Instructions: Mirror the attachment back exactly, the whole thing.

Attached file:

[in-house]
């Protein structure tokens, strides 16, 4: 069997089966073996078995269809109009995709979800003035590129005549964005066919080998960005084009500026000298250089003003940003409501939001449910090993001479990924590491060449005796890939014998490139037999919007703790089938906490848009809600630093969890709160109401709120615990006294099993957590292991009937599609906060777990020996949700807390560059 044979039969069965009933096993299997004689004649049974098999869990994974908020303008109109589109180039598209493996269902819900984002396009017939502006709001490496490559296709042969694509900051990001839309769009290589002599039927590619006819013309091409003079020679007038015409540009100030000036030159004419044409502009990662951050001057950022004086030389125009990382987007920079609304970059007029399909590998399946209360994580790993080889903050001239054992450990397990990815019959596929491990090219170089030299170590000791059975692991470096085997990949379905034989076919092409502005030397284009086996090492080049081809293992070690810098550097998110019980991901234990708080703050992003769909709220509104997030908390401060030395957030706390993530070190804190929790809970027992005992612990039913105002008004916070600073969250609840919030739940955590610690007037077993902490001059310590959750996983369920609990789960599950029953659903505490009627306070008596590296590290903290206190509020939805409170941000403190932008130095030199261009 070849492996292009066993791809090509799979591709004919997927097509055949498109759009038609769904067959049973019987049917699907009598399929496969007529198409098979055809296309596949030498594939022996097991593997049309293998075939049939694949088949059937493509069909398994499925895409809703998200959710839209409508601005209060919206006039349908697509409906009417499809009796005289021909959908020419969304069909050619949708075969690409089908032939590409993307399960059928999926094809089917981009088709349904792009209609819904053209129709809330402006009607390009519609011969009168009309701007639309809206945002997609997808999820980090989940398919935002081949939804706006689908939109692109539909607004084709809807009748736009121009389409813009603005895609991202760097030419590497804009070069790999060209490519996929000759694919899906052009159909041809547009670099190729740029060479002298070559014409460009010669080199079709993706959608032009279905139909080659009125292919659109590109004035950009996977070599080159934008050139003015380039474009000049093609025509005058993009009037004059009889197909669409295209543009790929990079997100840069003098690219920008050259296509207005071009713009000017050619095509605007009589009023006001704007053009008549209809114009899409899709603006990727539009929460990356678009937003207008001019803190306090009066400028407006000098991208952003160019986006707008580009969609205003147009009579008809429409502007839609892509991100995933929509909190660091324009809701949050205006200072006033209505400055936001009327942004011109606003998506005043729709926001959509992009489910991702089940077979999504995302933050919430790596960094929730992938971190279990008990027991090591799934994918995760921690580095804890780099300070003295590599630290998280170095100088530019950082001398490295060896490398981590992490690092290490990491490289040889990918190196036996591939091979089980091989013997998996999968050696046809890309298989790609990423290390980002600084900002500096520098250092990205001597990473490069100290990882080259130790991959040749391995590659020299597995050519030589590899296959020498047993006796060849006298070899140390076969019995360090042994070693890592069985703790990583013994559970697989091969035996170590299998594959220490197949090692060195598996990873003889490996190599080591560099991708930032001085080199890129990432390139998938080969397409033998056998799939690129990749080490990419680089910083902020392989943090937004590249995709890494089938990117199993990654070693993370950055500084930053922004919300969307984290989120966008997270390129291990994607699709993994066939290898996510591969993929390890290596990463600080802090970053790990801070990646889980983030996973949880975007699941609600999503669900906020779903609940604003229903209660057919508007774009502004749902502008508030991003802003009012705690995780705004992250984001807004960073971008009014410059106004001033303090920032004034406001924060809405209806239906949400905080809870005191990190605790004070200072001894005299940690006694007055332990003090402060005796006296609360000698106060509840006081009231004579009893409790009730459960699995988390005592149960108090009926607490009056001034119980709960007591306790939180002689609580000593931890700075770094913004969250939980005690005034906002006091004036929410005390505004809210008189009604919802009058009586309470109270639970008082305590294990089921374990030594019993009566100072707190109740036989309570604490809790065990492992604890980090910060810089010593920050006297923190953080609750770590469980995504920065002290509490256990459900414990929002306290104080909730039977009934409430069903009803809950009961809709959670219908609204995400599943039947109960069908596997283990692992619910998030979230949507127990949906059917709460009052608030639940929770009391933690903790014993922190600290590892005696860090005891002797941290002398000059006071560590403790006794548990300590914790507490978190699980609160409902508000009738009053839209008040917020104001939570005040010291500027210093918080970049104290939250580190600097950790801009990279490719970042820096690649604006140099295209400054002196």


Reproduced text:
[in-house]
């Protein structure tokens, strides 16, 4: 069997089966073996078995269809109009995709979800003035590129005549964005066919080998960005084009500026000298250089003003940003409501939001449910090993001479990924590491060449005796890939014998490139037999919007703790089938906490848009809600630093969890709160109401709120615990006294099993957590292991009937599609906060777990020996949700807390560059 044979039969069965009933096993299997004689004649049974098999869990994974908020303008109109589109180039598209493996269902819900984002396009017939502006709001490496490559296709042969694509900051990001839309769009290589002599039927590619006819013309091409003079020679007038015409540009100030000036030159004419044409502009990662951050001057950022004086030389125009990382987007920079609304970059007029399909590998399946209360994580790993080889903050001239054992450990397990990815019959596929491990090219170089030299170590000791059975692991470096085997990949379905034989076919092409502005030397284009086996090492080049081809293992070690810098550097998110019980991901234990708080703050992003769909709220509104997030908390401060030395957030706390993530070190804190929790809970027992005992612990039913105002008004916070600073969250609840919030739940955590610690007037077993902490001059310590959750996983369920609990789960599950029953659903505490009627306070008596590296590290903290206190509020939805409170941000403190932008130095030199261009 070849492996292009066993791809090509799979591709004919997927097509055949498109759009038609769904067959049973019987049917699907009598399929496969007529198409098979055809296309596949030498594939022996097991593997049309293998075939049939694949088949059937493509069909398994499925895409809703998200959710839209409508601005209060919206006039349908697509409906009417499809009796005289021909959908020419969304069909050619949708075969690409089908032939590409993307399960059928999926094809089917981009088709349904792009209609819904053209129709809330402006009607390009519609011969009168009309701007639309809206945002997609997808999820980090989940398919935002081949939804706006689908939109692109539909607004084709809807009748736009121009389409813009603005895609991202760097030419590497804009070069790999060209490519996929000759694919899906052009159909041809547009670099190729740029060479002298070559014409460009010669080199079709993706959608032009279905139909080659009125292919659109590109004035950009996977070599080159934008050139003015380039474009000049093609025509005058993009009037004059009889197909669409295209543009790929990079997100840069003098690219920008050259296509207005071009713009000017050619095509605007009589009023006001704007053009008549209809114009899409899709603006990727539009929460990356678009937003207008001019803190306090009066400028407006000098991208952003160019986006707008580009969609205003147009009579008809429409502007839609892509991100995933929509909190660091324009809701949050205006200072006033209505400055936001009327942004011109606003998506005043729709926001959509992009489910991702089940077979999504995302933050919430790596960094929730992938971190279990008990027991090591799934994918995760921690580095804890780099300070003295590599630290998280170095100088530019950082001398490295060896490398981590992490690092290490990491490289040889990918190196036996591939091979089980091989013997998996999968050696046809890309298989790609990423290390980002600084900002500096520098250092990205001597990473490069100290990882080259130790991959040749391995590659020299597995050519030589590899296959020498047993006796060849006298070899140390076969019995360090042994070693890592069985703790990583013994559970697989091969035996170590299998594959220490197949090692060195598996990873003889490996190599080591560099991708930032001085080199890129990432390139998938080969397409033998056998799939690129990749080490990419680089910083902020392989943090937004590249995709890494089938990117199993990654070693993370950055500084930053922004919300969307984290989120966008997270390129291990994607699709993994066939290898996510591969993929390890290596990463600080802090970053790990801070990646889980983030996973949880975007699941609600999503669900906020779903609940604003229903209660057919508007774009502004749902502008508030991003802003009012705690995780705004992250984001807004960073971008009014410059106004001033303090920032004034406001924060809405209806239906949400905080809870005191990190605790004070200072001894005299940690006694007055332990003090402060005796006296609360000698106060509840006081009231004579009893409790009730459960699995988390005592149960108090009926607490009056001034119980709960007591306790939180002689609580000593931890700075770094913004969250939980005690005034906002006091004036929410005390505004809210008189009604919802009058009586309470109270639970008082305590294990089921374990030594019993009566100072707190109740036989309570604490809790065990492992604890980090910060810089010593920050006297923190953080609750770590469980995504920065002290509490256990459900414990929002306290104080909730039977009934409430069903009803809950009961809709959670219908609204995400599943039947109960069908596997283990692992619910998030979230949507127990949906059917709460009052608030639940929770009391933690903790014993922190600290590892005696860090005891002797941290002398000059006071560590403790006794548990300590914790507490978190699980609160409902508000009738009053839209008040917020104001939570005040010291500027210093918080970049104290939250580190600097950790801009990279490719970042820096690649604006140099295209400054002196």